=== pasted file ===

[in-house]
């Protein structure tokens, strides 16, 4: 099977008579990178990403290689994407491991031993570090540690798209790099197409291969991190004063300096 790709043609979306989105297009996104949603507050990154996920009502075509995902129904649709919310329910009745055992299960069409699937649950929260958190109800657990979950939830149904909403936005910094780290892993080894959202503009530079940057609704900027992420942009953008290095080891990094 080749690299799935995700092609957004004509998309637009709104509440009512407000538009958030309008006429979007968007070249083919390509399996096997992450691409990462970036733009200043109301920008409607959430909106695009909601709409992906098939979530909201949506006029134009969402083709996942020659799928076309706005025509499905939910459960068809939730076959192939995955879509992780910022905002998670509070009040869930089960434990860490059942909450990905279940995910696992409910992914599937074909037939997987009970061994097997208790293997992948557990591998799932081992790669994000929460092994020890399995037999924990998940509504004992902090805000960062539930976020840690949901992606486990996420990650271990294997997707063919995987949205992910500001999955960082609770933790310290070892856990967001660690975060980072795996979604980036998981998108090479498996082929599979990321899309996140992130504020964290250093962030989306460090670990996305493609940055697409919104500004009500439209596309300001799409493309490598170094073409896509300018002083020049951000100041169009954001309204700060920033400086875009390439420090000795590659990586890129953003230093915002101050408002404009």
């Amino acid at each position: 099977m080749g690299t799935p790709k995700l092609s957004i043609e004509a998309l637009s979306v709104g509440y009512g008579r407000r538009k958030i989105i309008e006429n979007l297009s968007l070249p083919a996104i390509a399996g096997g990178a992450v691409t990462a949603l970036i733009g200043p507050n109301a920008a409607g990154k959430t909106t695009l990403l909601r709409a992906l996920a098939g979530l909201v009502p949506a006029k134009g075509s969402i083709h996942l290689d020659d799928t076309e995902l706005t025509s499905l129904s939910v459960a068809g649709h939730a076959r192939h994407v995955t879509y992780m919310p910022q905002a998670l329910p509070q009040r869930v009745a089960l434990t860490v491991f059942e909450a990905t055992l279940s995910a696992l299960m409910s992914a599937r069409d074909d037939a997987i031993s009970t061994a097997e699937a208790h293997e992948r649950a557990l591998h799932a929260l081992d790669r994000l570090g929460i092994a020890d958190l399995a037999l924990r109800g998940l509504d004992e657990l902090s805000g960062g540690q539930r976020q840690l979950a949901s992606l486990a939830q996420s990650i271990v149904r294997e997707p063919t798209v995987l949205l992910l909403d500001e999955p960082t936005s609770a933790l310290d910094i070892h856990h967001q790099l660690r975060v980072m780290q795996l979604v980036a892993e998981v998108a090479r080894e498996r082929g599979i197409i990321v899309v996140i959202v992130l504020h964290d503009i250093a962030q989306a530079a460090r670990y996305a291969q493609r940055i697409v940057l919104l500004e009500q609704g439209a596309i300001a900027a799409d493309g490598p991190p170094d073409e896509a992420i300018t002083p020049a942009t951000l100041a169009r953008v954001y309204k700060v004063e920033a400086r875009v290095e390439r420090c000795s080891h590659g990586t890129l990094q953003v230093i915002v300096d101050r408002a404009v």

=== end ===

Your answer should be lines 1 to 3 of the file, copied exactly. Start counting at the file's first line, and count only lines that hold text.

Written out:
[in-house]
């Protein structure tokens, strides 16, 4: 099977008579990178990403290689994407491991031993570090540690798209790099197409291969991190004063300096 790709043609979306989105297009996104949603507050990154996920009502075509995902129904649709919310329910009745055992299960069409699937649950929260958190109800657990979950939830149904909403936005910094780290892993080894959202503009530079940057609704900027992420942009953008290095080891990094 080749690299799935995700092609957004004509998309637009709104509440009512407000538009958030309008006429979007968007070249083919390509399996096997992450691409990462970036733009200043109301920008409607959430909106695009909601709409992906098939979530909201949506006029134009969402083709996942020659799928076309706005025509499905939910459960068809939730076959192939995955879509992780910022905002998670509070009040869930089960434990860490059942909450990905279940995910696992409910992914599937074909037939997987009970061994097997208790293997992948557990591998799932081992790669994000929460092994020890399995037999924990998940509504004992902090805000960062539930976020840690949901992606486990996420990650271990294997997707063919995987949205992910500001999955960082609770933790310290070892856990967001660690975060980072795996979604980036998981998108090479498996082929599979990321899309996140992130504020964290250093962030989306460090670990996305493609940055697409919104500004009500439209596309300001799409493309490598170094073409896509300018002083020049951000100041169009954001309204700060920033400086875009390439420090000795590659990586890129953003230093915002101050408002404009």
């Amino acid at each position: 099977m080749g690299t799935p790709k995700l092609s957004i043609e004509a998309l637009s979306v709104g509440y009512g008579r407000r538009k958030i989105i309008e006429n979007l297009s968007l070249p083919a996104i390509a399996g096997g990178a992450v691409t990462a949603l970036i733009g200043p507050n109301a920008a409607g990154k959430t909106t695009l990403l909601r709409a992906l996920a098939g979530l909201v009502p949506a006029k134009g075509s969402i083709h996942l290689d020659d799928t076309e995902l706005t025509s499905l129904s939910v459960a068809g649709h939730a076959r192939h994407v995955t879509y992780m919310p910022q905002a998670l329910p509070q009040r869930v009745a089960l434990t860490v491991f059942e909450a990905t055992l279940s995910a696992l299960m409910s992914a599937r069409d074909d037939a997987i031993s009970t061994a097997e699937a208790h293997e992948r649950a557990l591998h799932a929260l081992d790669r994000l570090g929460i092994a020890d958190l399995a037999l924990r109800g998940l509504d004992e657990l902090s805000g960062g540690q539930r976020q840690l979950a949901s992606l486990a939830q996420s990650i271990v149904r294997e997707p063919t798209v995987l949205l992910l909403d500001e999955p960082t936005s609770a933790l310290d910094i070892h856990h967001q790099l660690r975060v980072m780290q795996l979604v980036a892993e998981v998108a090479r080894e498996r082929g599979i197409i990321v899309v996140i959202v992130l504020h964290d503009i250093a962030q989306a530079a460090r670990y996305a291969q493609r940055i697409v940057l919104l500004e009500q609704g439209a596309i300001a900027a799409d493309g490598p991190p170094d073409e896509a992420i300018t002083p020049a942009t951000l100041a169009r953008v954001y309204k700060v004063e920033a400086r875009v290095e390439r420090c000795s080891h590659g990586t890129l990094q953003v230093i915002v300096d101050r408002a404009v």